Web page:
Did BushCo deliberately create run on Fannie, Freddie?

Henry Waxman is investigating whether the Bush Administration took a page out of Naomi Klein's book, "The Shock Doctrine" by deliberately precipitating a bear raid on Fannie Mae and Freddie Mac, according to the Washington Post.

Folks might recall that I have been speculating openly about whether the GSE crisis last month was the "mother of all Bear Raids." (A "bear raid" is when interests short a stock, then spread rumors of insolvency or other bad news in order to create a collapse of the stock, and then cash in). The run on Fannie and Freddie started with rumors at the end of June of an imminent collapse "within two weeks" of the US financial system. Then on Wednesday July 9, former Fed Governor Poole (now with the Heritage foundation), long a critic of Fannie and Freddie, claimed they were insolvent. This started a run which was only intensified two days later when somebody leaked a memo to the NY Times that the Administration was considering the nationalization of the two GSE's.

Fast forward three weeks and the Administration has been handed a blank check by Congress to spend as much as it wants without any limit whatsoever to "backstop" Fannie and Freddie, and a Morgan Stanley banker has been hired to oversee the same.

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hmmmm.....well, to get Congress to cough up a blank check for their investor pals, honestly ....is it that hard anyway?

That seems opposite of BushCorp. They usually are trying to privatize, so I don't quite get this, unless it shows somehow more funds for their investor class.

What would nationalizing Freddie and Fannie do for the neocon agenda long term? (how would it move large funds out of the national interest, working America's interests and to their cronies and pals?, long term...
or is this just to keep the Ponzi scheme going?

Latest reported earnings
Freddie Mac - $821M

Fannie Mae - $2.3B

AIG - $5.4B

Empircal Link between Manufacuring Job Loss and Housing Crisis

The empirical case between manufacturing job losses and the housing crisis is a slow meltdown of the U.S. Manufactures over 70 years - from WWII to 2008. For the increases in productivity, the US worker got deeper into debt over the last 70 years. WWII are the only years with both growth of savings and lower debt (savings were larger than household debt during War years).

Manufacturing job loss and Housing Debt are gradually unfolding crises until the level of debt becomes unsustainable and housing prices no longer support debt increases. WWII is unique for the quadrupling of GDP between 1939 and 1942 and the burst of manufacturing: half the world steel output is U.S made.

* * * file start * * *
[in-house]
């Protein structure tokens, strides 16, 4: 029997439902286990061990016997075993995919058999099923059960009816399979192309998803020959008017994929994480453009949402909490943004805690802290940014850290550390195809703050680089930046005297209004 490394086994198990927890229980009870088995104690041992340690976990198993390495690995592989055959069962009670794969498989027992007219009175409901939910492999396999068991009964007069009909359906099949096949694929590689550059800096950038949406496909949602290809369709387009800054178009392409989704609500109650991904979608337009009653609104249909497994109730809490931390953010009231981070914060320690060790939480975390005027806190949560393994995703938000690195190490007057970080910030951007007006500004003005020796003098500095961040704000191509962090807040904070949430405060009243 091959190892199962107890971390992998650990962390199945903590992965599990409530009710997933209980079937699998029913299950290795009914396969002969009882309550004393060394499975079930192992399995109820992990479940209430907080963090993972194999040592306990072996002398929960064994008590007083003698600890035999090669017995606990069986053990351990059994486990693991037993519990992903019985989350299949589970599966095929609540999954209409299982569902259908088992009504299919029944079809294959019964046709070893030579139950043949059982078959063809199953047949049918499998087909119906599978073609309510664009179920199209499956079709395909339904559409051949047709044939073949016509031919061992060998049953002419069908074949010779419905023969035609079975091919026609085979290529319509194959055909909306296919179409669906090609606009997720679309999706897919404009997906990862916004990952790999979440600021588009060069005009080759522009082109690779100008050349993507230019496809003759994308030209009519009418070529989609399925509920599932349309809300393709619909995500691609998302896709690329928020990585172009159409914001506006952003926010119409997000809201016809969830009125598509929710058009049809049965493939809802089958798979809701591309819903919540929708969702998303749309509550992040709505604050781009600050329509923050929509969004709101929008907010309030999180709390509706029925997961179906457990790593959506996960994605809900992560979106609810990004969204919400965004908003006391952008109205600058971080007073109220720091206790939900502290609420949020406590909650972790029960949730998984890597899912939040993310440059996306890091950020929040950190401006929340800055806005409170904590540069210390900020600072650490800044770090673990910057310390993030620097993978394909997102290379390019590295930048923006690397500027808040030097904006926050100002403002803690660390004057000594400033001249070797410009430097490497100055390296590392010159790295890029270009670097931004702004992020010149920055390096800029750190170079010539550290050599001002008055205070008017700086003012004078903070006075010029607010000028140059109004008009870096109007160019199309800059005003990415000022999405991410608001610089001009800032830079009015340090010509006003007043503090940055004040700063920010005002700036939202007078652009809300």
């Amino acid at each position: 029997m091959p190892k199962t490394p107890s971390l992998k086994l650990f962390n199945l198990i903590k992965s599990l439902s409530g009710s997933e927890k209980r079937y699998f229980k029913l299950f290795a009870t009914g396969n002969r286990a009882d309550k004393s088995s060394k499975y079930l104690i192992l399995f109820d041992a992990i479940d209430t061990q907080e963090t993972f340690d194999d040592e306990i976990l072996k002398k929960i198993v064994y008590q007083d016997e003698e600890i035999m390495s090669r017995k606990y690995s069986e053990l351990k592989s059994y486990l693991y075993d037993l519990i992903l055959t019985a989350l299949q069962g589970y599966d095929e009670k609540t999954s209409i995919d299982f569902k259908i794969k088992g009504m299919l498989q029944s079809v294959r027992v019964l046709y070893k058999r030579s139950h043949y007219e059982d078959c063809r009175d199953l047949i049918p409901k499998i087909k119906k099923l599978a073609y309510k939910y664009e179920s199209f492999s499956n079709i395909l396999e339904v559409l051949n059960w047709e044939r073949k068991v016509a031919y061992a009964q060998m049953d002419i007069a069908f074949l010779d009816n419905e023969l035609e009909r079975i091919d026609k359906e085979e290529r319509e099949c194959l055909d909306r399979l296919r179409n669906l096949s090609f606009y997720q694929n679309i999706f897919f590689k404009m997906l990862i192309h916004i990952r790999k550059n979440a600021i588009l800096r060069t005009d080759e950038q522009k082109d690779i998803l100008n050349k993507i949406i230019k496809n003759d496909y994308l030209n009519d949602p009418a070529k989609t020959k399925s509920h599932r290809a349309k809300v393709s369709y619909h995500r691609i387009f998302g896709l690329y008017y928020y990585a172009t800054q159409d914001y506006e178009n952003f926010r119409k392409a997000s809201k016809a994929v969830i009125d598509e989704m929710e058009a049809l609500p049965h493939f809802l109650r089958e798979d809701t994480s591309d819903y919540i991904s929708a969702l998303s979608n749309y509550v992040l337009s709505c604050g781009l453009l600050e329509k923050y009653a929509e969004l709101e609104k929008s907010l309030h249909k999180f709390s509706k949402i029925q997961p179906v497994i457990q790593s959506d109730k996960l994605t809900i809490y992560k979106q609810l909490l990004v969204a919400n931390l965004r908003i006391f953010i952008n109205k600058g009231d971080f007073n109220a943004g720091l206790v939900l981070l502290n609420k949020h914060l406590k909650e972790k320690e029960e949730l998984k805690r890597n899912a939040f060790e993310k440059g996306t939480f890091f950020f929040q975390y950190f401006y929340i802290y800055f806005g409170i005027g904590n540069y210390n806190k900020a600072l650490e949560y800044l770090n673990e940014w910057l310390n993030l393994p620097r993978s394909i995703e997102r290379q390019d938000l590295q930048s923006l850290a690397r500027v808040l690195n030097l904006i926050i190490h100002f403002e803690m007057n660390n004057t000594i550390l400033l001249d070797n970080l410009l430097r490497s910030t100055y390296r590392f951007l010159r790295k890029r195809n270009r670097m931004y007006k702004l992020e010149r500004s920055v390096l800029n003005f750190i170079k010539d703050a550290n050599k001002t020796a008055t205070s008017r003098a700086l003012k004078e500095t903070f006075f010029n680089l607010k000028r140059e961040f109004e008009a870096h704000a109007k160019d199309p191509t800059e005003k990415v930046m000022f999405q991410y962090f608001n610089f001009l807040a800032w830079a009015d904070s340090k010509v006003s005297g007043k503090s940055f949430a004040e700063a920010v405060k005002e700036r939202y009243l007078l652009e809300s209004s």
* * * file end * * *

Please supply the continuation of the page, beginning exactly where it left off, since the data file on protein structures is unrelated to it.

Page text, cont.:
The standard answer is that automation, not trade caused manufacturing job loss. But technology manufacturing is a subset of manufacturing and tech production has all but vanished with the rest of the manufacturing base.

The surprising result is that folks working in Starbucks and Wally World have greater difficulty with paying mortgages.

60 Manufacturing Trend
6o debt trend

Burton Leed


"The standard answer is that automation, not trade caused manufacturing job loss. But technology manufacturing is a subset of manufacturing and tech production has all but vanished with the rest of the manufacturing base."**************************************************

Indeed - I happen to work in the automation industry. You would think if it were true that automation was displacing workers then we would be going full steam ahead in our industry, but alas, such is not the case - as manufacturing declines so too does the demand for automation equipment

It is still cheaper to send production and do it manually offshore than it is to invest in automation. I know of whole automated assembly lines mothballed because production was shipped off to china or mexico.


I forgot to mention, there are still many many tasks that even the most complex robotics can not fully duplicate human labor

My observation is that we are losing more of the so called advanced manufacturing than the grunt labor jobs.

US Manufacturing is becoming a hollowed out shell with most operations becoming final assembly and packaging points using foreign made componentry.

Where do they come up with this stuff

I am curious how they come up with this nonsense that automation accounts for all the mfg job loss? What data are they looking at to support this assertion?

Did they ask anybody in the automation industry?

Middle Class neighborhood

Anecdotally, my neighborhood is and always has been a solidly middle class neighborhood of manufacuring blue and white collar workers.

With the major decline of midwest mfg base, so too are we seeing an increase in number of homes on the market as well length of time on the market

there are simply no new jobs except retail and resturant coming to the community that would allow people to afford these homes - typical two story colonials and rambler ranches. Especially without some gimmicky financing

The neighbors leaving are not for the most part due to credit or mortgage problems so much as the need to either downscale to a more affordable home, or relocating for a job change. And with no demand for these homes due to no new jobs, so too has value stagnated.